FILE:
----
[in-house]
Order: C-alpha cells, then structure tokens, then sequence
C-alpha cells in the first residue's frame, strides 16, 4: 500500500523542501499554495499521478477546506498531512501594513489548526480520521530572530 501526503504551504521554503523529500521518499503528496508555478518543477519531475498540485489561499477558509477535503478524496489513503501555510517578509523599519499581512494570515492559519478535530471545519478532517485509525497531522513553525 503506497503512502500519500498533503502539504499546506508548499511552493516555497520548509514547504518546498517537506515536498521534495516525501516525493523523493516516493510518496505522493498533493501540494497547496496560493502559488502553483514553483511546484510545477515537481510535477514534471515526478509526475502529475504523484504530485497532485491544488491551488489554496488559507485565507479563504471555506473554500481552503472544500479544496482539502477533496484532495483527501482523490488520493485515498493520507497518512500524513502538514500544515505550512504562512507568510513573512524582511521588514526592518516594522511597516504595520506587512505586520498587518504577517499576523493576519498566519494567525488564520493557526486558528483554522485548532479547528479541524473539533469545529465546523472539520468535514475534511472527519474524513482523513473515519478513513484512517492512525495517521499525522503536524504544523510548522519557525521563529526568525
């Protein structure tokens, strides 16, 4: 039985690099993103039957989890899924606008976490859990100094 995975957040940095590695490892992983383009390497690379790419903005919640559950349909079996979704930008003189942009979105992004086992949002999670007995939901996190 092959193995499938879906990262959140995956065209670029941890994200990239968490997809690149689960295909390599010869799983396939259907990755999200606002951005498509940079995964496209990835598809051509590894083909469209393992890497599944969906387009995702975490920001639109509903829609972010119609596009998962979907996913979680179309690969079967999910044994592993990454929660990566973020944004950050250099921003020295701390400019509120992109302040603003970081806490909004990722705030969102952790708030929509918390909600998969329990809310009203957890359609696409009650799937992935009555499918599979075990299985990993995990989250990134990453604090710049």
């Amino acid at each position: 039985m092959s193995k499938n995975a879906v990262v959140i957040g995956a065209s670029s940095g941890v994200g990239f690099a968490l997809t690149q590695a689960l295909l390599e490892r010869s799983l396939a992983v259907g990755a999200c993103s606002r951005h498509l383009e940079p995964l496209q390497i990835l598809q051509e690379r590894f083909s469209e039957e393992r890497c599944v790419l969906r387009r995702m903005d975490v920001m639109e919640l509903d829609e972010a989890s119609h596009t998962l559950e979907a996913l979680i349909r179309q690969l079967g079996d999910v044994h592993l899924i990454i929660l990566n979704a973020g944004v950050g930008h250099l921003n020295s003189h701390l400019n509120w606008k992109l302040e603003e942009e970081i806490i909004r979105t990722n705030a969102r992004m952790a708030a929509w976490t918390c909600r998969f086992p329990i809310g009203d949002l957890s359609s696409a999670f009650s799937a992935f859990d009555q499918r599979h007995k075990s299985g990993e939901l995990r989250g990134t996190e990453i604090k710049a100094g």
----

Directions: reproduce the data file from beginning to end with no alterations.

[in-house]
Order: C-alpha cells, then structure tokens, then sequence
C-alpha cells in the first residue's frame, strides 16, 4: 500500500523542501499554495499521478477546506498531512501594513489548526480520521530572530 501526503504551504521554503523529500521518499503528496508555478518543477519531475498540485489561499477558509477535503478524496489513503501555510517578509523599519499581512494570515492559519478535530471545519478532517485509525497531522513553525 503506497503512502500519500498533503502539504499546506508548499511552493516555497520548509514547504518546498517537506515536498521534495516525501516525493523523493516516493510518496505522493498533493501540494497547496496560493502559488502553483514553483511546484510545477515537481510535477514534471515526478509526475502529475504523484504530485497532485491544488491551488489554496488559507485565507479563504471555506473554500481552503472544500479544496482539502477533496484532495483527501482523490488520493485515498493520507497518512500524513502538514500544515505550512504562512507568510513573512524582511521588514526592518516594522511597516504595520506587512505586520498587518504577517499576523493576519498566519494567525488564520493557526486558528483554522485548532479547528479541524473539533469545529465546523472539520468535514475534511472527519474524513482523513473515519478513513484512517492512525495517521499525522503536524504544523510548522519557525521563529526568525
């Protein structure tokens, strides 16, 4: 039985690099993103039957989890899924606008976490859990100094 995975957040940095590695490892992983383009390497690379790419903005919640559950349909079996979704930008003189942009979105992004086992949002999670007995939901996190 092959193995499938879906990262959140995956065209670029941890994200990239968490997809690149689960295909390599010869799983396939259907990755999200606002951005498509940079995964496209990835598809051509590894083909469209393992890497599944969906387009995702975490920001639109509903829609972010119609596009998962979907996913979680179309690969079967999910044994592993990454929660990566973020944004950050250099921003020295701390400019509120992109302040603003970081806490909004990722705030969102952790708030929509918390909600998969329990809310009203957890359609696409009650799937992935009555499918599979075990299985990993995990989250990134990453604090710049």
């Amino acid at each position: 039985m092959s193995k499938n995975a879906v990262v959140i957040g995956a065209s670029s940095g941890v994200g990239f690099a968490l997809t690149q590695a689960l295909l390599e490892r010869s799983l396939a992983v259907g990755a999200c993103s606002r951005h498509l383009e940079p995964l496209q390497i990835l598809q051509e690379r590894f083909s469209e039957e393992r890497c599944v790419l969906r387009r995702m903005d975490v920001m639109e919640l509903d829609e972010a989890s119609h596009t998962l559950e979907a996913l979680i349909r179309q690969l079967g079996d999910v044994h592993l899924i990454i929660l990566n979704a973020g944004v950050g930008h250099l921003n020295s003189h701390l400019n509120w606008k992109l302040e603003e942009e970081i806490i909004r979105t990722n705030a969102r992004m952790a708030a929509w976490t918390c909600r998969f086992p329990i809310g009203d949002l957890s359609s696409a999670f009650s799937a992935f859990d009555q499918r599979h007995k075990s299985g990993e939901l995990r989250g990134t996190e990453i604090k710049a100094g």